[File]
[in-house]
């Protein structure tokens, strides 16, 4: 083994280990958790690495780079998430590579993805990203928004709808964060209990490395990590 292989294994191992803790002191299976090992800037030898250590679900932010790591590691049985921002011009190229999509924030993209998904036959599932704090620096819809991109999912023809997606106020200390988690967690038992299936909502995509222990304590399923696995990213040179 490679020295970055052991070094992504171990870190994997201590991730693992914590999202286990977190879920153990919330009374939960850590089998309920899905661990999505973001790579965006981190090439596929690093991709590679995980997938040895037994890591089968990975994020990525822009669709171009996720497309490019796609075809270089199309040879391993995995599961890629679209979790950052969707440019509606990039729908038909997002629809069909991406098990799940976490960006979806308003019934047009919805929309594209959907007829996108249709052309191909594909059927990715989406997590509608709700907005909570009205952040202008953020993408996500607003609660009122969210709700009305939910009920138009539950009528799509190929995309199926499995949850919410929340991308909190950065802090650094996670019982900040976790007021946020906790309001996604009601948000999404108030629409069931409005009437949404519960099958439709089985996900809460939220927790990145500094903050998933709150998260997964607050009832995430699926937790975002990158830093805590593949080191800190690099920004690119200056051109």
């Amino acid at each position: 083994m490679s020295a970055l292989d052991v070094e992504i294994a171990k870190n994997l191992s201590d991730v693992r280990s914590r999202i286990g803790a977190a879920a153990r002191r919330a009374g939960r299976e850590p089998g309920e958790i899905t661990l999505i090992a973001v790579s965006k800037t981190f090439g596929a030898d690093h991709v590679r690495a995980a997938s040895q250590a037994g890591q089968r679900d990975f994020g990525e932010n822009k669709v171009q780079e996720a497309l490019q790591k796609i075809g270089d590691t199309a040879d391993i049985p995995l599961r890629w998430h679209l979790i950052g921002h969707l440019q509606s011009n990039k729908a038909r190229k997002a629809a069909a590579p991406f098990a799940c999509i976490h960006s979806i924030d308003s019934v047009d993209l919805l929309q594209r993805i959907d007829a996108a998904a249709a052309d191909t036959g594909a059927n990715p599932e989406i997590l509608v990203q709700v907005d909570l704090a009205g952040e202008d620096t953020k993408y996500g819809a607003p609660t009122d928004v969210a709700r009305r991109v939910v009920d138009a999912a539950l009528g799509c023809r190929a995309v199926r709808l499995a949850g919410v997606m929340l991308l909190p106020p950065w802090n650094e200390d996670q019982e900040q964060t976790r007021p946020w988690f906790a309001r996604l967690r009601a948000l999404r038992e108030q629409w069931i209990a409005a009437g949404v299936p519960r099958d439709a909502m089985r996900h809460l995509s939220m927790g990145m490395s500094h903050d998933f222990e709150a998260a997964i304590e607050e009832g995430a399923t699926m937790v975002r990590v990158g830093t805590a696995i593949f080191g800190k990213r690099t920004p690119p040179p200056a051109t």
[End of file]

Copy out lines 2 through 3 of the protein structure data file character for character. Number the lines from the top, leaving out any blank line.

């Protein structure tokens, strides 16, 4: 083994280990958790690495780079998430590579993805990203928004709808964060209990490395990590 292989294994191992803790002191299976090992800037030898250590679900932010790591590691049985921002011009190229999509924030993209998904036959599932704090620096819809991109999912023809997606106020200390988690967690038992299936909502995509222990304590399923696995990213040179 490679020295970055052991070094992504171990870190994997201590991730693992914590999202286990977190879920153990919330009374939960850590089998309920899905661990999505973001790579965006981190090439596929690093991709590679995980997938040895037994890591089968990975994020990525822009669709171009996720497309490019796609075809270089199309040879391993995995599961890629679209979790950052969707440019509606990039729908038909997002629809069909991406098990799940976490960006979806308003019934047009919805929309594209959907007829996108249709052309191909594909059927990715989406997590509608709700907005909570009205952040202008953020993408996500607003609660009122969210709700009305939910009920138009539950009528799509190929995309199926499995949850919410929340991308909190950065802090650094996670019982900040976790007021946020906790309001996604009601948000999404108030629409069931409005009437949404519960099958439709089985996900809460939220927790990145500094903050998933709150998260997964607050009832995430699926937790975002990158830093805590593949080191800190690099920004690119200056051109």
């Amino acid at each position: 083994m490679s020295a970055l292989d052991v070094e992504i294994a171990k870190n994997l191992s201590d991730v693992r280990s914590r999202i286990g803790a977190a879920a153990r002191r919330a009374g939960r299976e850590p089998g309920e958790i899905t661990l999505i090992a973001v790579s965006k800037t981190f090439g596929a030898d690093h991709v590679r690495a995980a997938s040895q250590a037994g890591q089968r679900d990975f994020g990525e932010n822009k669709v171009q780079e996720a497309l490019q790591k796609i075809g270089d590691t199309a040879d391993i049985p995995l599961r890629w998430h679209l979790i950052g921002h969707l440019q509606s011009n990039k729908a038909r190229k997002a629809a069909a590579p991406f098990a799940c999509i976490h960006s979806i924030d308003s019934v047009d993209l919805l929309q594209r993805i959907d007829a996108a998904a249709a052309d191909t036959g594909a059927n990715p599932e989406i997590l509608v990203q709700v907005d909570l704090a009205g952040e202008d620096t953020k993408y996500g819809a607003p609660t009122d928004v969210a709700r009305r991109v939910v009920d138009a999912a539950l009528g799509c023809r190929a995309v199926r709808l499995a949850g919410v997606m929340l991308l909190p106020p950065w802090n650094e200390d996670q019982e900040q964060t976790r007021p946020w988690f906790a309001r996604l967690r009601a948000l999404r038992e108030q629409w069931i209990a409005a009437g949404v299936p519960r099958d439709a909502m089985r996900h809460l995509s939220m927790g990145m490395s500094h903050d998933f222990e709150a998260a997964i304590e607050e009832g995430a399923t699926m937790v975002r990590v990158g830093t805590a696995i593949f080191g800190k990213r690099t920004p690119p040179p200056a051109t």